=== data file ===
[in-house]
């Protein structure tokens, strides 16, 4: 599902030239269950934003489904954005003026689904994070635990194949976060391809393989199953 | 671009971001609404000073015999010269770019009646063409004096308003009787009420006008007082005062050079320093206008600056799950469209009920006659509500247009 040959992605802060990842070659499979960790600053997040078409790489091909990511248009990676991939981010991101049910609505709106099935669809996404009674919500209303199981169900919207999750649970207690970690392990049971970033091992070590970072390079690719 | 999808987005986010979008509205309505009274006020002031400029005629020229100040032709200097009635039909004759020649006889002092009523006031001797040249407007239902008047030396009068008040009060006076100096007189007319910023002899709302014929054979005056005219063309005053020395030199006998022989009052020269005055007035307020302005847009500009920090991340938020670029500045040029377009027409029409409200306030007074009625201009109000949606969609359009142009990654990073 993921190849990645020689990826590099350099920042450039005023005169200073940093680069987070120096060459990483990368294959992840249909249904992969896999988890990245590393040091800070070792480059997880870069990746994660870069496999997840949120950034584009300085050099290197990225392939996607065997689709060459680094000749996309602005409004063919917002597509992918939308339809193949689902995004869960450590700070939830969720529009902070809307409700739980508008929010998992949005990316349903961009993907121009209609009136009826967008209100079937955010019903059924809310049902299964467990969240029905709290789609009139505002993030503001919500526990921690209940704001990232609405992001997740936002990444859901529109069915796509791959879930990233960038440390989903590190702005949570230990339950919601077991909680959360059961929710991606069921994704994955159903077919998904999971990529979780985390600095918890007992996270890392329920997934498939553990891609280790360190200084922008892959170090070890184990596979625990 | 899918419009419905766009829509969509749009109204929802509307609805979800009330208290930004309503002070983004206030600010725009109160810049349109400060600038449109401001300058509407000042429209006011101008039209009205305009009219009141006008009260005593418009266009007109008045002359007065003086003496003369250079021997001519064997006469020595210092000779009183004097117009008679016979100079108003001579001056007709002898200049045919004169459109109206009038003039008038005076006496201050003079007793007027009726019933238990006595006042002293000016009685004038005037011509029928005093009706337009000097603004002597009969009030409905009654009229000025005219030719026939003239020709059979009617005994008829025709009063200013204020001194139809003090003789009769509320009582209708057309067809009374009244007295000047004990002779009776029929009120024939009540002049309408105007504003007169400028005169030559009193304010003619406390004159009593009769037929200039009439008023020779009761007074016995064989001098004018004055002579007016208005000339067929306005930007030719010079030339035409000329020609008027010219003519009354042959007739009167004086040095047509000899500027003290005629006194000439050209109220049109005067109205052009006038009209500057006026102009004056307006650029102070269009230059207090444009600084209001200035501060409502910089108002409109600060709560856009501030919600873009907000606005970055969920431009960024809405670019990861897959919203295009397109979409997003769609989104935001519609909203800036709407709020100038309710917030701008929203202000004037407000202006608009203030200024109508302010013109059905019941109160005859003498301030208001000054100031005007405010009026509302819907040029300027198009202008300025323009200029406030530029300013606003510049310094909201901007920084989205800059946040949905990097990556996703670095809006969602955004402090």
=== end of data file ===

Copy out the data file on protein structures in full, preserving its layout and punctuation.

[in-house]
């Protein structure tokens, strides 16, 4: 599902030239269950934003489904954005003026689904994070635990194949976060391809393989199953 | 671009971001609404000073015999010269770019009646063409004096308003009787009420006008007082005062050079320093206008600056799950469209009920006659509500247009 040959992605802060990842070659499979960790600053997040078409790489091909990511248009990676991939981010991101049910609505709106099935669809996404009674919500209303199981169900919207999750649970207690970690392990049971970033091992070590970072390079690719 | 999808987005986010979008509205309505009274006020002031400029005629020229100040032709200097009635039909004759020649006889002092009523006031001797040249407007239902008047030396009068008040009060006076100096007189007319910023002899709302014929054979005056005219063309005053020395030199006998022989009052020269005055007035307020302005847009500009920090991340938020670029500045040029377009027409029409409200306030007074009625201009109000949606969609359009142009990654990073 993921190849990645020689990826590099350099920042450039005023005169200073940093680069987070120096060459990483990368294959992840249909249904992969896999988890990245590393040091800070070792480059997880870069990746994660870069496999997840949120950034584009300085050099290197990225392939996607065997689709060459680094000749996309602005409004063919917002597509992918939308339809193949689902995004869960450590700070939830969720529009902070809307409700739980508008929010998992949005990316349903961009993907121009209609009136009826967008209100079937955010019903059924809310049902299964467990969240029905709290789609009139505002993030503001919500526990921690209940704001990232609405992001997740936002990444859901529109069915796509791959879930990233960038440390989903590190702005949570230990339950919601077991909680959360059961929710991606069921994704994955159903077919998904999971990529979780985390600095918890007992996270890392329920997934498939553990891609280790360190200084922008892959170090070890184990596979625990 | 899918419009419905766009829509969509749009109204929802509307609805979800009330208290930004309503002070983004206030600010725009109160810049349109400060600038449109401001300058509407000042429209006011101008039209009205305009009219009141006008009260005593418009266009007109008045002359007065003086003496003369250079021997001519064997006469020595210092000779009183004097117009008679016979100079108003001579001056007709002898200049045919004169459109109206009038003039008038005076006496201050003079007793007027009726019933238990006595006042002293000016009685004038005037011509029928005093009706337009000097603004002597009969009030409905009654009229000025005219030719026939003239020709059979009617005994008829025709009063200013204020001194139809003090003789009769509320009582209708057309067809009374009244007295000047004990002779009776029929009120024939009540002049309408105007504003007169400028005169030559009193304010003619406390004159009593009769037929200039009439008023020779009761007074016995064989001098004018004055002579007016208005000339067929306005930007030719010079030339035409000329020609008027010219003519009354042959007739009167004086040095047509000899500027003290005629006194000439050209109220049109005067109205052009006038009209500057006026102009004056307006650029102070269009230059207090444009600084209001200035501060409502910089108002409109600060709560856009501030919600873009907000606005970055969920431009960024809405670019990861897959919203295009397109979409997003769609989104935001519609909203800036709407709020100038309710917030701008929203202000004037407000202006608009203030200024109508302010013109059905019941109160005859003498301030208001000054100031005007405010009026509302819907040029300027198009202008300025323009200029406030530029300013606003510049310094909201901007920084989205800059946040949905990097990556996703670095809006969602955004402090």